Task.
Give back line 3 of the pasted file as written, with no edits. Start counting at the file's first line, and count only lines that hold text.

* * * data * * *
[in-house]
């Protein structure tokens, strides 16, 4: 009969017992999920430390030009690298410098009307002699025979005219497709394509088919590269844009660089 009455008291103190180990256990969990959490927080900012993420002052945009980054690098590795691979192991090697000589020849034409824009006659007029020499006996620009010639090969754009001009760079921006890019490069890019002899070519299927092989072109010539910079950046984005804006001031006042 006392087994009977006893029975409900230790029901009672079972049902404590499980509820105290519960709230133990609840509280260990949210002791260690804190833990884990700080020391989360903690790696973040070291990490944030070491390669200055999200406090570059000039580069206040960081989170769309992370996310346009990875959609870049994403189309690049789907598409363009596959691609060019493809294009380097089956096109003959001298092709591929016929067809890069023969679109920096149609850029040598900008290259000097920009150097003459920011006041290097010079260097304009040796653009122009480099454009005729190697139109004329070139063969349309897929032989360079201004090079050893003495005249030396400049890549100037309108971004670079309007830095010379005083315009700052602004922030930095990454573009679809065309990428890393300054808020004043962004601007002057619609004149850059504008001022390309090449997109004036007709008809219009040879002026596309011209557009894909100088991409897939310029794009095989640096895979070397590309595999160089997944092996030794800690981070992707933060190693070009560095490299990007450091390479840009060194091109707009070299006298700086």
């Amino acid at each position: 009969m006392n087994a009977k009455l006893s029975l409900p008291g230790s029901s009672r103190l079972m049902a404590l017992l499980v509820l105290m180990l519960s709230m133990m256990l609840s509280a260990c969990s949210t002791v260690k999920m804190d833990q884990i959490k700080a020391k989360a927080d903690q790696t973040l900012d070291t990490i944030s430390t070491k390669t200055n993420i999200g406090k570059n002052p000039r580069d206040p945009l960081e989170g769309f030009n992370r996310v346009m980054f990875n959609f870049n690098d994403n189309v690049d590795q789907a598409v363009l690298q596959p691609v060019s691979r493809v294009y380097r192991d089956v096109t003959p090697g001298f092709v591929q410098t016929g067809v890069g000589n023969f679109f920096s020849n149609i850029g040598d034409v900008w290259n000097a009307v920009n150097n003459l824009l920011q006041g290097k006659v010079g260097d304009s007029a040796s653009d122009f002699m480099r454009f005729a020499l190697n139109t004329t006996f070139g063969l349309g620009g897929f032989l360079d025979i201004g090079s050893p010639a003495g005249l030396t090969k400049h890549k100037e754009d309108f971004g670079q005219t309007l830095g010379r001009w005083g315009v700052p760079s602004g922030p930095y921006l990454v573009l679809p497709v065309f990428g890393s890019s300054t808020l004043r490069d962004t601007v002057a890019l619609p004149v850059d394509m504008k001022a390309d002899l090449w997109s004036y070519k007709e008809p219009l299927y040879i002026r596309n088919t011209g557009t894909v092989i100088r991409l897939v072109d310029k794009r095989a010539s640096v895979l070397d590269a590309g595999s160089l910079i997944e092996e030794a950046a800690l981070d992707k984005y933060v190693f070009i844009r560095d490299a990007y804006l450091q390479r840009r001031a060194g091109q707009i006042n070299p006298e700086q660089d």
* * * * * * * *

């Amino acid at each position: 009969m006392n087994a009977k009455l006893s029975l409900p008291g230790s029901s009672r103190l079972m049902a404590l017992l499980v509820l105290m180990l519960s709230m133990m256990l609840s509280a260990c969990s949210t002791v260690k999920m804190d833990q884990i959490k700080a020391k989360a927080d903690q790696t973040l900012d070291t990490i944030s430390t070491k390669t200055n993420i999200g406090k570059n002052p000039r580069d206040p945009l960081e989170g769309f030009n992370r996310v346009m980054f990875n959609f870049n690098d994403n189309v690049d590795q789907a598409v363009l690298q596959p691609v060019s691979r493809v294009y380097r192991d089956v096109t003959p090697g001298f092709v591929q410098t016929g067809v890069g000589n023969f679109f920096s020849n149609i850029g040598d034409v900008w290259n000097a009307v920009n150097n003459l824009l920011q006041g290097k006659v010079g260097d304009s007029a040796s653009d122009f002699m480099r454009f005729a020499l190697n139109t004329t006996f070139g063969l349309g620009g897929f032989l360079d025979i201004g090079s050893p010639a003495g005249l030396t090969k400049h890549k100037e754009d309108f971004g670079q005219t309007l830095g010379r001009w005083g315009v700052p760079s602004g922030p930095y921006l990454v573009l679809p497709v065309f990428g890393s890019s300054t808020l004043r490069d962004t601007v002057a890019l619609p004149v850059d394509m504008k001022a390309d002899l090449w997109s004036y070519k007709e008809p219009l299927y040879i002026r596309n088919t011209g557009t894909v092989i100088r991409l897939v072109d310029k794009r095989a010539s640096v895979l070397d590269a590309g595999s160089l910079i997944e092996e030794a950046a800690l981070d992707k984005y933060v190693f070009i844009r560095d490299a990007y804006l450091q390479r840009r001031a060194g091109q707009i006042n070299p006298e700086q660089d």